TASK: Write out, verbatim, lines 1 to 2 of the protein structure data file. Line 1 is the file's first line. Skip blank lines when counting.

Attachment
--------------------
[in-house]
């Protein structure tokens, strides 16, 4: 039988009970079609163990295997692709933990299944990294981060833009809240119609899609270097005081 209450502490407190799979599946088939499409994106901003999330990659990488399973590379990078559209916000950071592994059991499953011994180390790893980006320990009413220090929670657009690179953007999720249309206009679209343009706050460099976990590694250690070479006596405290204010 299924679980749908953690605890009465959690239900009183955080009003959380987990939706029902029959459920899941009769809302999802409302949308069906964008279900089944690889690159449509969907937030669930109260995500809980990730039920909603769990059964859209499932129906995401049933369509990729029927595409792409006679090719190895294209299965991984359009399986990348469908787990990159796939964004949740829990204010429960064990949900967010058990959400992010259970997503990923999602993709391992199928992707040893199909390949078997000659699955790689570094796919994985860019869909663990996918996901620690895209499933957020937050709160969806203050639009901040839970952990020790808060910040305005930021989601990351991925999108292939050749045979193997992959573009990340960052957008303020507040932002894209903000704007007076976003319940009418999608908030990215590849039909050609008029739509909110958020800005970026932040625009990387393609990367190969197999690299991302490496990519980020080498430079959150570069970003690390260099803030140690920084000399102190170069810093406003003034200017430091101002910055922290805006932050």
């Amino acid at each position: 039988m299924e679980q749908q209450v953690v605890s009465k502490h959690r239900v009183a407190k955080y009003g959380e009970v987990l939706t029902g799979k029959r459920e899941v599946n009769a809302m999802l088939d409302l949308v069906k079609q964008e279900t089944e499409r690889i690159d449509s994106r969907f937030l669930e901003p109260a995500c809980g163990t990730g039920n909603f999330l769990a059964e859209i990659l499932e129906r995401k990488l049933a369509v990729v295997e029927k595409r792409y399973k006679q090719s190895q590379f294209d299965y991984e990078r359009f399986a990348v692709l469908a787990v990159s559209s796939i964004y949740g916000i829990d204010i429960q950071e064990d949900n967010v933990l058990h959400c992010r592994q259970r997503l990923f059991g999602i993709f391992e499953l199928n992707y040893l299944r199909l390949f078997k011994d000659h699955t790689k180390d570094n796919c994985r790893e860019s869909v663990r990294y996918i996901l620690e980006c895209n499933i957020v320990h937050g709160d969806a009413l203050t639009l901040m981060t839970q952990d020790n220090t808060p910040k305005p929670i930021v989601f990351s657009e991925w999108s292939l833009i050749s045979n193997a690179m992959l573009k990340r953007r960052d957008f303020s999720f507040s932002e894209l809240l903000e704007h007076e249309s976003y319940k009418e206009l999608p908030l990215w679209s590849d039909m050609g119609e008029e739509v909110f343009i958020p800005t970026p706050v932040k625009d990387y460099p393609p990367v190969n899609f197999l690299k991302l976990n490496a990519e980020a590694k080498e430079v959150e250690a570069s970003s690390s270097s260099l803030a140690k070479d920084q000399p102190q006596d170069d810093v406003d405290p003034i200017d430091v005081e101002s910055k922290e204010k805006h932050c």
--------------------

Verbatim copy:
[in-house]
């Protein structure tokens, strides 16, 4: 039988009970079609163990295997692709933990299944990294981060833009809240119609899609270097005081 209450502490407190799979599946088939499409994106901003999330990659990488399973590379990078559209916000950071592994059991499953011994180390790893980006320990009413220090929670657009690179953007999720249309206009679209343009706050460099976990590694250690070479006596405290204010 299924679980749908953690605890009465959690239900009183955080009003959380987990939706029902029959459920899941009769809302999802409302949308069906964008279900089944690889690159449509969907937030669930109260995500809980990730039920909603769990059964859209499932129906995401049933369509990729029927595409792409006679090719190895294209299965991984359009399986990348469908787990990159796939964004949740829990204010429960064990949900967010058990959400992010259970997503990923999602993709391992199928992707040893199909390949078997000659699955790689570094796919994985860019869909663990996918996901620690895209499933957020937050709160969806203050639009901040839970952990020790808060910040305005930021989601990351991925999108292939050749045979193997992959573009990340960052957008303020507040932002894209903000704007007076976003319940009418999608908030990215590849039909050609008029739509909110958020800005970026932040625009990387393609990367190969197999690299991302490496990519980020080498430079959150570069970003690390260099803030140690920084000399102190170069810093406003003034200017430091101002910055922290805006932050």